The most common cardiac arrhythmia encountered in clinical practice is atrial fibrillation (AFib). AFib has significant effects on long-term mortality and stroke, and contributes greatly to overall healthcare costs, affects quality of life and the functional status of many patients . The incidence and prevalence of AFib continues to rise with age, when comorbidities that affect rhythm management frequently coexist .
Due to improved quality of life, rhythm control is a common treatment strategy [2,3]. This is accomplished with the use of antiarrhythmic agents across the Singh-Vaughn- Williams classification . In patients with structurally normal hearts, Class IC agents such as flecainide and propafenone are commonly prescribed for maintenance of sinus rhythm as the first line therapy . Despite their prevalent use, the relative toxicities of these agents are infrequent, and therefore seldom emphasized in the most recent guidelines and reviews . The lack of survival benefit from rhythm management strategy 0utilizing antiarrhythmic drugs have been suggested to be due to adverse effects from these agents . The mechanism of action is on the cellular action potential and can be proarrhythmic due to the lack of specificity on the atrial tissue. It is critical that clinicians be able to recognize the causes, signs and symptoms of toxicity from these antiarrhythmic agents.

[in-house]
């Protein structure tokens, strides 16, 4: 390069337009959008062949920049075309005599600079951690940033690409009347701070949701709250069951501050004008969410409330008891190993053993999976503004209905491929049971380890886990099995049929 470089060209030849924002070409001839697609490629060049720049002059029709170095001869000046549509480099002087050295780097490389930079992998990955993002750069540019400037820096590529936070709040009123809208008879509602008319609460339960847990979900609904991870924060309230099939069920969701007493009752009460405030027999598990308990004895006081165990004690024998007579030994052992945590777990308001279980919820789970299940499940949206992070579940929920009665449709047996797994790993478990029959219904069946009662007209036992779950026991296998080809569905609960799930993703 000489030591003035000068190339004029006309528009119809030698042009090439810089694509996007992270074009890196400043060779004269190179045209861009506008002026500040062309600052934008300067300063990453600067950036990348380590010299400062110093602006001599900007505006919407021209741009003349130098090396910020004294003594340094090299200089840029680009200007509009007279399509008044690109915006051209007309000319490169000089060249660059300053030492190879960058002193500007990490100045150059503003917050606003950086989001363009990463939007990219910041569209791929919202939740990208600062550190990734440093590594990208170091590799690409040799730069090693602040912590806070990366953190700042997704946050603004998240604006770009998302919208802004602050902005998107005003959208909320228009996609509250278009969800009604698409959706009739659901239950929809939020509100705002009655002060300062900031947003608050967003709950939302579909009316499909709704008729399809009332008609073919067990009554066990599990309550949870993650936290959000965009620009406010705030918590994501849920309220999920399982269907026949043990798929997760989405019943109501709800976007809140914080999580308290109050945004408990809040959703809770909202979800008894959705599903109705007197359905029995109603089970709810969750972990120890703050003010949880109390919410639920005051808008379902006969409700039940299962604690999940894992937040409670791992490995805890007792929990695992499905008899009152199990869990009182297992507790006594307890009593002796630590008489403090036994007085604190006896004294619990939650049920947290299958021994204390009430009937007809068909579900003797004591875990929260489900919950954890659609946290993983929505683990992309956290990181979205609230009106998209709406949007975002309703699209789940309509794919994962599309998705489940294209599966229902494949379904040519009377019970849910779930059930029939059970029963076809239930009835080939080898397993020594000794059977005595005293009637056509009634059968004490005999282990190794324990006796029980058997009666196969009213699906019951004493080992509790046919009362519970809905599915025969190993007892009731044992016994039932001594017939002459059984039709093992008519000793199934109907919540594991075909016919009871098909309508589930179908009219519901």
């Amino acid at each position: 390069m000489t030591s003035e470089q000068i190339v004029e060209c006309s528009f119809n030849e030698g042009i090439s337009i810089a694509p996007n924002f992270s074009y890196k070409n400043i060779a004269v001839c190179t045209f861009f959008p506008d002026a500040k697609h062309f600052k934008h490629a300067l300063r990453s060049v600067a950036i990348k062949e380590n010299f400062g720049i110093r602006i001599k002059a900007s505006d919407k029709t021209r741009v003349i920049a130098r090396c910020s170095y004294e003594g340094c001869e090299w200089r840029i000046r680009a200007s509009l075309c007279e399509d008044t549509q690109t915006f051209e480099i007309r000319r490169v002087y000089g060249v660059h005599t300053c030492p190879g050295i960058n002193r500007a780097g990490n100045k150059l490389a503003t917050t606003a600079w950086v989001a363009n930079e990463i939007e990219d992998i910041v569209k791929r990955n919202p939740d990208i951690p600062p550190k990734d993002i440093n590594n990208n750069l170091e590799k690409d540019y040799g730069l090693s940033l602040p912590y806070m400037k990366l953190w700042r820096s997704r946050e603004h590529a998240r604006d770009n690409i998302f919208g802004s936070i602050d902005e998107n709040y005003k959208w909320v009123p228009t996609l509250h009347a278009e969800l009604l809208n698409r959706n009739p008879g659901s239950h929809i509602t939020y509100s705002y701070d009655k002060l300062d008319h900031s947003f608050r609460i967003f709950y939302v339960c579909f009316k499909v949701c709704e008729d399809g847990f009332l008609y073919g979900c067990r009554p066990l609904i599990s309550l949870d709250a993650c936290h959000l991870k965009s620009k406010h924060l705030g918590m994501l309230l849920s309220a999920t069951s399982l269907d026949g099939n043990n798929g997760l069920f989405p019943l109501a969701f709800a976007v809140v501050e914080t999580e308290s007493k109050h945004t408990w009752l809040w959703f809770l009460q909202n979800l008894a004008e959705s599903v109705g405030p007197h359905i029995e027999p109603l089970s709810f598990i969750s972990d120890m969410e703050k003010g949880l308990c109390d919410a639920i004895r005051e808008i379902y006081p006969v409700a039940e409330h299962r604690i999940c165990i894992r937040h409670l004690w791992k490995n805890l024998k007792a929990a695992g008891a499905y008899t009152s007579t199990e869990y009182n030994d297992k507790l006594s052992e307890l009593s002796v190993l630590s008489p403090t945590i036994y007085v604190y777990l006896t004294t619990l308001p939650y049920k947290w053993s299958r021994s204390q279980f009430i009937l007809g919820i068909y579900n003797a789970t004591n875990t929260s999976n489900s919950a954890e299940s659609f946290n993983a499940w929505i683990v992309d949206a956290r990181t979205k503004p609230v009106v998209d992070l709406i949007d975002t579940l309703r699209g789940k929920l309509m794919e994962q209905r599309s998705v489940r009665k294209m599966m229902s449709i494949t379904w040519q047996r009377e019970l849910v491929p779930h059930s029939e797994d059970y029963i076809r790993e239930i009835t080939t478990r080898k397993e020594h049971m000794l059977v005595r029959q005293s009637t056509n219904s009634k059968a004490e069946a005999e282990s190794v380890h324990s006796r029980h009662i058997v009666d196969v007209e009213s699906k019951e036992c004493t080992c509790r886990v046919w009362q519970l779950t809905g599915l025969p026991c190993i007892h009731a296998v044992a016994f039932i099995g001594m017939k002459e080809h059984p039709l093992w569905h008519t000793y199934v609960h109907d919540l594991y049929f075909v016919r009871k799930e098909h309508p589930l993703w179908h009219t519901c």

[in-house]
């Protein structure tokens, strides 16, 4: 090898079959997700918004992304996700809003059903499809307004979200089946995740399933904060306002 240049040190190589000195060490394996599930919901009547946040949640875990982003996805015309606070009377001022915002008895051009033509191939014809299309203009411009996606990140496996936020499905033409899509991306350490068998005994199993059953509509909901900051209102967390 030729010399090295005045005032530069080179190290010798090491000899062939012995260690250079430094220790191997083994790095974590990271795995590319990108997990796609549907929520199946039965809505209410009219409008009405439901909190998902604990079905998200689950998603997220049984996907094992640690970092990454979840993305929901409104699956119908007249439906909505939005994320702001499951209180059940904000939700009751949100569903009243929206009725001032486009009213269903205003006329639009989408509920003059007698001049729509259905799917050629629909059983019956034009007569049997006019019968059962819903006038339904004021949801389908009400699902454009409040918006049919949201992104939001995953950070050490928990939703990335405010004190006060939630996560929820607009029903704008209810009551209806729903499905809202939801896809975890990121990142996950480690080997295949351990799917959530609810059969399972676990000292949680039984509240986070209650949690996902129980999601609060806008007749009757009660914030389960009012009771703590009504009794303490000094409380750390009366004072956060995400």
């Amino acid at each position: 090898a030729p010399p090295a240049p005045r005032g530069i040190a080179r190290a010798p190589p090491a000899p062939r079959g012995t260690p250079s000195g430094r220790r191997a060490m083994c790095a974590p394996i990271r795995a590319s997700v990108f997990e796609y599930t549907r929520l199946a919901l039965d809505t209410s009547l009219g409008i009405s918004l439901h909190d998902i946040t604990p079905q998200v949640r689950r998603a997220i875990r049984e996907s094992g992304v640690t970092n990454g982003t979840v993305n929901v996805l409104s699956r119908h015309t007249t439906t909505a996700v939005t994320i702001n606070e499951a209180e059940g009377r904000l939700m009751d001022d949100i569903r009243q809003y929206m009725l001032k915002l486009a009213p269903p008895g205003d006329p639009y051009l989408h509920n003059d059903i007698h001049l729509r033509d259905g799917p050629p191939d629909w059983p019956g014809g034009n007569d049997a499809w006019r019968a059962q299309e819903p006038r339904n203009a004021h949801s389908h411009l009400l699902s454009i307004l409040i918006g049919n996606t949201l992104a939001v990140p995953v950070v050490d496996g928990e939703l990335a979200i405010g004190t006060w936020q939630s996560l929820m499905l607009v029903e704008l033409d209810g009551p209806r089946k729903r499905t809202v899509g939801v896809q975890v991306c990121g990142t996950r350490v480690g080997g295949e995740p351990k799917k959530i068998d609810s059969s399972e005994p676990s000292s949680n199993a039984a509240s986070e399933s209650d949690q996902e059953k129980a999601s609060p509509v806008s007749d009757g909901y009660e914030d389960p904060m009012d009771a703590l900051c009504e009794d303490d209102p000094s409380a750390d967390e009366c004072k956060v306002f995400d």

Published on: Jun 30, 2017 Pages: 33-37